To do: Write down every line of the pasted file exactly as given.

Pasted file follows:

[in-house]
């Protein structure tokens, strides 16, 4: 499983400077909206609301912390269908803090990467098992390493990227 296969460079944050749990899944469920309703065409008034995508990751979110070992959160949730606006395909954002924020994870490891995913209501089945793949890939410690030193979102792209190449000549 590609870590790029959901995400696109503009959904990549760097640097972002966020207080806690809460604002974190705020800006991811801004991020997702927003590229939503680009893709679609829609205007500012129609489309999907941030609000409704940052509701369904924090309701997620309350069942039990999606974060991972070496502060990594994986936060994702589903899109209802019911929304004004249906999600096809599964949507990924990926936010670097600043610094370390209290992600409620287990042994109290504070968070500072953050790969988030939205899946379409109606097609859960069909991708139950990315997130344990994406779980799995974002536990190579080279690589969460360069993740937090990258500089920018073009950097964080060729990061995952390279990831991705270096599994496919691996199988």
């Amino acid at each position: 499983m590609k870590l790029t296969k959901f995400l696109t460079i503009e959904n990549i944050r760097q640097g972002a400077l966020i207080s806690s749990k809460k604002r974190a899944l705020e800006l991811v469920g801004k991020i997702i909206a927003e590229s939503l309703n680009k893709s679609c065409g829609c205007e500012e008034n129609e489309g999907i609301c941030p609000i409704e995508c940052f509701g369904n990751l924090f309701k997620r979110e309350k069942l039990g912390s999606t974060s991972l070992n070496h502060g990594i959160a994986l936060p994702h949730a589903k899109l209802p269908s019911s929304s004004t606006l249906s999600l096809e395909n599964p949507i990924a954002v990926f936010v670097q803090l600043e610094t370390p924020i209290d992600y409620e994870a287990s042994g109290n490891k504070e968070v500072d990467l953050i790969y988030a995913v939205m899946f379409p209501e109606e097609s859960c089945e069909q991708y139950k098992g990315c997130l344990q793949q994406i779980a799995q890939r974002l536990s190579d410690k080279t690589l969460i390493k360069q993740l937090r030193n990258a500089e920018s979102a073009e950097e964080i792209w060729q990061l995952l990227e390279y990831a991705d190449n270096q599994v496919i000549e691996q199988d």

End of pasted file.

[in-house]
């Protein structure tokens, strides 16, 4: 499983400077909206609301912390269908803090990467098992390493990227 296969460079944050749990899944469920309703065409008034995508990751979110070992959160949730606006395909954002924020994870490891995913209501089945793949890939410690030193979102792209190449000549 590609870590790029959901995400696109503009959904990549760097640097972002966020207080806690809460604002974190705020800006991811801004991020997702927003590229939503680009893709679609829609205007500012129609489309999907941030609000409704940052509701369904924090309701997620309350069942039990999606974060991972070496502060990594994986936060994702589903899109209802019911929304004004249906999600096809599964949507990924990926936010670097600043610094370390209290992600409620287990042994109290504070968070500072953050790969988030939205899946379409109606097609859960069909991708139950990315997130344990994406779980799995974002536990190579080279690589969460360069993740937090990258500089920018073009950097964080060729990061995952390279990831991705270096599994496919691996199988």
């Amino acid at each position: 499983m590609k870590l790029t296969k959901f995400l696109t460079i503009e959904n990549i944050r760097q640097g972002a400077l966020i207080s806690s749990k809460k604002r974190a899944l705020e800006l991811v469920g801004k991020i997702i909206a927003e590229s939503l309703n680009k893709s679609c065409g829609c205007e500012e008034n129609e489309g999907i609301c941030p609000i409704e995508c940052f509701g369904n990751l924090f309701k997620r979110e309350k069942l039990g912390s999606t974060s991972l070992n070496h502060g990594i959160a994986l936060p994702h949730a589903k899109l209802p269908s019911s929304s004004t606006l249906s999600l096809e395909n599964p949507i990924a954002v990926f936010v670097q803090l600043e610094t370390p924020i209290d992600y409620e994870a287990s042994g109290n490891k504070e968070v500072d990467l953050i790969y988030a995913v939205m899946f379409p209501e109606e097609s859960c089945e069909q991708y139950k098992g990315c997130l344990q793949q994406i779980a799995q890939r974002l536990s190579d410690k080279t690589l969460i390493k360069q993740l937090r030193n990258a500089e920018s979102a073009e950097e964080i792209w060729q990061l995952l990227e390279y990831a991705d190449n270096q599994v496919i000549e691996q199988d």